April 3, 1995: Apple introduces the Macintosh LC 580, an affordable computer offering good multimedia capabilities on a budget.
It quickly proves popular in the educational market. If you used a Mac in the classroom in the mid-1990s, there’s a good chance it was this very model!
Macintosh LC 580: The Mac that classrooms deserved
If you worry that Apple’s product lines seem more confused now than when Steve Jobs ran the company, rest assured that today’s offerings are nothing compared to the Mac lineup in the mid-1990s.
Without even delving into laptops or the netherworld of third-party Macintosh clones, Apple’s ’90s-era Mac lineup proved hopelessly complicated. Desktop sub-product lines such as the Centris, Quadra, Classic II and Color Classic models competed for mindshare. The LC 500 series sat somewhere in the middle — at the top of the low-end Mac models.
The Macintosh LC 580 (which, confusingly, was sold in Canada, Asia and Australia as the Performa 580CD) was an affordable multimedia Mac. Priced at $1,199, it boasted a Motorola 68LC040 processor running at 33 MHz, a 14-inch color Trinitron display and a double-speed CD-ROM drive. It also came with a video input, en external video connector, speakers and a microphone.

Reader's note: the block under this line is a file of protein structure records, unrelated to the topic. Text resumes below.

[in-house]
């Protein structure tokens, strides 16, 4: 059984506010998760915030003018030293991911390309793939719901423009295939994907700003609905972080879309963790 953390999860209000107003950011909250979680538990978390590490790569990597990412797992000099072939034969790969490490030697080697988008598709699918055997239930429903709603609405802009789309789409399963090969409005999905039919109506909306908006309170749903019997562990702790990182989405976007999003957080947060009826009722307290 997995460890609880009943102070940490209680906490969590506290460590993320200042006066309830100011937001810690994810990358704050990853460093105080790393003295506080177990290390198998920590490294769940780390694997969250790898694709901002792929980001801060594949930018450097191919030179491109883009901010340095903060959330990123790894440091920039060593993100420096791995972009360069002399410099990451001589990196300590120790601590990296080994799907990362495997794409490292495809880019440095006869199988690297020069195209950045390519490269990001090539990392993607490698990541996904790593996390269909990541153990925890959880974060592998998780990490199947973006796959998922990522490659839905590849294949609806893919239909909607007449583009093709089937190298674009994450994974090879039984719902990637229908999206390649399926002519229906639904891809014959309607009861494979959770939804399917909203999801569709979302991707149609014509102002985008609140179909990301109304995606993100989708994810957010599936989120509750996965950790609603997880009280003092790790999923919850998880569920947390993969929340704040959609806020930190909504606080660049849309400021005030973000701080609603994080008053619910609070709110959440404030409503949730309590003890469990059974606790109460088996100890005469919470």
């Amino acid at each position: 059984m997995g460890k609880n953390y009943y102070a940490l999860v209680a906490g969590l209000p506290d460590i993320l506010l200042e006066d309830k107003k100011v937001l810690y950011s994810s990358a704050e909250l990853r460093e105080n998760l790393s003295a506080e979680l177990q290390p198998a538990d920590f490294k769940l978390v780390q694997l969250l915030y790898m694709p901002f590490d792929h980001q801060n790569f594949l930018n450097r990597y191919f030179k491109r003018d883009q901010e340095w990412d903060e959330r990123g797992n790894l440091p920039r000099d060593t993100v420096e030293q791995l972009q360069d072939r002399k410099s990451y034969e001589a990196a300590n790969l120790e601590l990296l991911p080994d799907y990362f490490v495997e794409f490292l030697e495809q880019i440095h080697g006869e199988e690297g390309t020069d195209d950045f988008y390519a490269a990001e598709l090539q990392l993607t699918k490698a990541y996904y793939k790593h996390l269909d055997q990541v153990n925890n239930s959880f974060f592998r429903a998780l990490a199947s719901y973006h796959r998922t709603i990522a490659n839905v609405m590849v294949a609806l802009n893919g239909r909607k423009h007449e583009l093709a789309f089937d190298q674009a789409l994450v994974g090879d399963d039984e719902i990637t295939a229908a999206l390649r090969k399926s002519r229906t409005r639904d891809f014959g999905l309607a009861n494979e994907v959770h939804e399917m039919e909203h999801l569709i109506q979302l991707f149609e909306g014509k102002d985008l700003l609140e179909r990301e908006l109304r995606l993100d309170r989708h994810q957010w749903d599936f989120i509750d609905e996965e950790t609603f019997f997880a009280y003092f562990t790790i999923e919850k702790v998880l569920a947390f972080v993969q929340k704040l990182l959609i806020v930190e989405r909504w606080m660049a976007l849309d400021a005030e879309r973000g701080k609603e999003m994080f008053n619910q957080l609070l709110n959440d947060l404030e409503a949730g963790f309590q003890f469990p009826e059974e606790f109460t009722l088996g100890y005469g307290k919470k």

Developed at Apple under the codename “Dragonkid,” it shipped with System 7.5 preinstalled.
The LC 580 did not reinvent the wheel by any stretch of the imagination. Instead, it offered a higher-performance version of the one-step-down Macintosh LC 575. As with many Macs of the time, it was expandable — in this case from 4MB of soldered DRAM to 52MB with two 72-pin SIMMs.
There’s a good reason Apple did not tinker with its formula too much, however. In the 1990s, schools were one of the few places Macs did very well. Selling an affordable Macintosh that offered multimedia abilities far superior to Windows PCs proved a smart move for the company. The LC 580 delivered on that promise.
Do you remember the Macintosh LC 580? Leave your comments below.
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